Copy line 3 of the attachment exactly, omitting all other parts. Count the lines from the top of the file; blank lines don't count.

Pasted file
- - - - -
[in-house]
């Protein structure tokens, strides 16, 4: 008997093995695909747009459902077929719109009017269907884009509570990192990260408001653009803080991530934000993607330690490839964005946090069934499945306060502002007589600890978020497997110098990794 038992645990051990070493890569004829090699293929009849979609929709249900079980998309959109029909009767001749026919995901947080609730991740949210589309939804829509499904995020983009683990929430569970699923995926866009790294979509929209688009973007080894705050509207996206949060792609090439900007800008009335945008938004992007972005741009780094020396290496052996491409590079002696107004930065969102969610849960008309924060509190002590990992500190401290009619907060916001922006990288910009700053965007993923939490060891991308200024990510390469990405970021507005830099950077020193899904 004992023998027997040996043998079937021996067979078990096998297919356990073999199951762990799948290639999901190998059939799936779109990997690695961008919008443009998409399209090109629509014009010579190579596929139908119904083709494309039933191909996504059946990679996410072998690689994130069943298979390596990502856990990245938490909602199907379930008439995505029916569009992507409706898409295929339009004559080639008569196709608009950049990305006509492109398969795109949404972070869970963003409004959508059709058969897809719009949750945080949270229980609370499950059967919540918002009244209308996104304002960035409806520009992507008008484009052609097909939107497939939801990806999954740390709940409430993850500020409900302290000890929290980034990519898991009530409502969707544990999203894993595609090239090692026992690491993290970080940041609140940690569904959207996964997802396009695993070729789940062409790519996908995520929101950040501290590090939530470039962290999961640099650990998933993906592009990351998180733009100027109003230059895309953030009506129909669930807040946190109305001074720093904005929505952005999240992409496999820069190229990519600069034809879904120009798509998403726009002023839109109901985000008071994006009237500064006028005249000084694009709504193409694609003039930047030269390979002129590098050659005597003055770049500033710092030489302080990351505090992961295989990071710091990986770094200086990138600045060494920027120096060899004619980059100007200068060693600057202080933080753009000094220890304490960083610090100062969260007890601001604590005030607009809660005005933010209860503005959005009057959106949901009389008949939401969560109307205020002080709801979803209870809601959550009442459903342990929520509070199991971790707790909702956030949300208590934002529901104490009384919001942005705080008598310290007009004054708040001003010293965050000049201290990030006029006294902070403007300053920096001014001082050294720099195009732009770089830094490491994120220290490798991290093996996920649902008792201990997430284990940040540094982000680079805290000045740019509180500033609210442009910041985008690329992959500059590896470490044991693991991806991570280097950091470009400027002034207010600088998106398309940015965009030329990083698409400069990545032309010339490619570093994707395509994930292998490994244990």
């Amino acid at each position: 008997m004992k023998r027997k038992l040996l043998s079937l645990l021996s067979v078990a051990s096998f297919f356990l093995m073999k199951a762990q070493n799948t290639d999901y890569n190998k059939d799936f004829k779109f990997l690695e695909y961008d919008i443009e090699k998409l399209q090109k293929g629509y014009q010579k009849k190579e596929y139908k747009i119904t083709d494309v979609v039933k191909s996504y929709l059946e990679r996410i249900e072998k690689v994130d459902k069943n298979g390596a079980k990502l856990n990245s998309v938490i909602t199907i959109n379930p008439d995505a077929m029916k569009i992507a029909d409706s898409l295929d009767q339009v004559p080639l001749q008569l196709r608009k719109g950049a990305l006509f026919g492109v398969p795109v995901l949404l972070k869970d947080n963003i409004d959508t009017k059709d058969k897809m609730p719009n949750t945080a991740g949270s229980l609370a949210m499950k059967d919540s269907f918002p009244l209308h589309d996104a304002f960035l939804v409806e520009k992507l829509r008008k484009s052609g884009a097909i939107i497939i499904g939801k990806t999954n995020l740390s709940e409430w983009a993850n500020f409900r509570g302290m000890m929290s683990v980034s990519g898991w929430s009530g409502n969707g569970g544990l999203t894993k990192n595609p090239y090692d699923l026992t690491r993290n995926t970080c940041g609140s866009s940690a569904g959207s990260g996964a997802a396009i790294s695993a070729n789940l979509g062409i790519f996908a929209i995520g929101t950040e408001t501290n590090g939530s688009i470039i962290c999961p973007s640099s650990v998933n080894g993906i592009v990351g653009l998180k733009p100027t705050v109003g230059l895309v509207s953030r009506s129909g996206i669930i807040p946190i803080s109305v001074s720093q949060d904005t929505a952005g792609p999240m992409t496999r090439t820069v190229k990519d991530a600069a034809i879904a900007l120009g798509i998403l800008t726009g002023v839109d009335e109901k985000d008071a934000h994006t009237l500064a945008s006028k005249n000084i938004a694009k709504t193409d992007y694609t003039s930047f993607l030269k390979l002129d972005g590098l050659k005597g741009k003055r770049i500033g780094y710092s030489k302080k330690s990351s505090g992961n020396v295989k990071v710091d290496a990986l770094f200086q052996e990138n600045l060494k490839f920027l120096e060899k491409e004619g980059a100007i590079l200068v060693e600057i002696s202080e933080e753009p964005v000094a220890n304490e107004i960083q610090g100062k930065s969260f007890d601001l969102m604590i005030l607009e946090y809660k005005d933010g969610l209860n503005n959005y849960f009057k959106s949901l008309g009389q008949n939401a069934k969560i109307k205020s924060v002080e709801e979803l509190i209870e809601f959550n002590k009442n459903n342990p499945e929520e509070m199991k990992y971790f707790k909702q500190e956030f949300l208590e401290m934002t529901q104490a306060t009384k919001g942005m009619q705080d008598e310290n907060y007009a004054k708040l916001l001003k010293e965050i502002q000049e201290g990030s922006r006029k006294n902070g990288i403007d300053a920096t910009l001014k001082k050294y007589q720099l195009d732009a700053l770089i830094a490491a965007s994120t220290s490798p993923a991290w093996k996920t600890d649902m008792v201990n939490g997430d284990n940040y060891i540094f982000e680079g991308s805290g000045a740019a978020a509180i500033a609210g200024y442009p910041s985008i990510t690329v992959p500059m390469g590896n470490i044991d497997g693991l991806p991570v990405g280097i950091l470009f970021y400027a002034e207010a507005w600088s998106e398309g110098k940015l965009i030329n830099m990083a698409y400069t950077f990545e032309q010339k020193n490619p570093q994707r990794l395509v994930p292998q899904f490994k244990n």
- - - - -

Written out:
């Amino acid at each position: 008997m004992k023998r027997k038992l040996l043998s079937l645990l021996s067979v078990a051990s096998f297919f356990l093995m073999k199951a762990q070493n799948t290639d999901y890569n190998k059939d799936f004829k779109f990997l690695e695909y961008d919008i443009e090699k998409l399209q090109k293929g629509y014009q010579k009849k190579e596929y139908k747009i119904t083709d494309v979609v039933k191909s996504y929709l059946e990679r996410i249900e072998k690689v994130d459902k069943n298979g390596a079980k990502l856990n990245s998309v938490i909602t199907i959109n379930p008439d995505a077929m029916k569009i992507a029909d409706s898409l295929d009767q339009v004559p080639l001749q008569l196709r608009k719109g950049a990305l006509f026919g492109v398969p795109v995901l949404l972070k869970d947080n963003i409004d959508t009017k059709d058969k897809m609730p719009n949750t945080a991740g949270s229980l609370a949210m499950k059967d919540s269907f918002p009244l209308h589309d996104a304002f960035l939804v409806e520009k992507l829509r008008k484009s052609g884009a097909i939107i497939i499904g939801k990806t999954n995020l740390s709940e409430w983009a993850n500020f409900r509570g302290m000890m929290s683990v980034s990519g898991w929430s009530g409502n969707g569970g544990l999203t894993k990192n595609p090239y090692d699923l026992t690491r993290n995926t970080c940041g609140s866009s940690a569904g959207s990260g996964a997802a396009i790294s695993a070729n789940l979509g062409i790519f996908a929209i995520g929101t950040e408001t501290n590090g939530s688009i470039i962290c999961p973007s640099s650990v998933n080894g993906i592009v990351g653009l998180k733009p100027t705050v109003g230059l895309v509207s953030r009506s129909g996206i669930i807040p946190i803080s109305v001074s720093q949060d904005t929505a952005g792609p999240m992409t496999r090439t820069v190229k990519d991530a600069a034809i879904a900007l120009g798509i998403l800008t726009g002023v839109d009335e109901k985000d008071a934000h994006t009237l500064a945008s006028k005249n000084i938004a694009k709504t193409d992007y694609t003039s930047f993607l030269k390979l002129d972005g590098l050659k005597g741009k003055r770049i500033g780094y710092s030489k302080k330690s990351s505090g992961n020396v295989k990071v710091d290496a990986l770094f200086q052996e990138n600045l060494k490839f920027l120096e060899k491409e004619g980059a100007i590079l200068v060693e600057i002696s202080e933080e753009p964005v000094a220890n304490e107004i960083q610090g100062k930065s969260f007890d601001l969102m604590i005030l607009e946090y809660k005005d933010g969610l209860n503005n959005y849960f009057k959106s949901l008309g009389q008949n939401a069934k969560i109307k205020s924060v002080e709801e979803l509190i209870e809601f959550n002590k009442n459903n342990p499945e929520e509070m199991k990992y971790f707790k909702q500190e956030f949300l208590e401290m934002t529901q104490a306060t009384k919001g942005m009619q705080d008598e310290n907060y007009a004054k708040l916001l001003k010293e965050i502002q000049e201290g990030s922006r006029k006294n902070g990288i403007d300053a920096t910009l001014k001082k050294y007589q720099l195009d732009a700053l770089i830094a490491a965007s994120t220290s490798p993923a991290w093996k996920t600890d649902m008792v201990n939490g997430d284990n940040y060891i540094f982000e680079g991308s805290g000045a740019a978020a509180i500033a609210g200024y442009p910041s985008i990510t690329v992959p500059m390469g590896n470490i044991d497997g693991l991806p991570v990405g280097i950091l470009f970021y400027a002034e207010a507005w600088s998106e398309g110098k940015l965009i030329n830099m990083a698409y400069t950077f990545e032309q010339k020193n490619p570093q994707r990794l395509v994930p292998q899904f490994k244990n």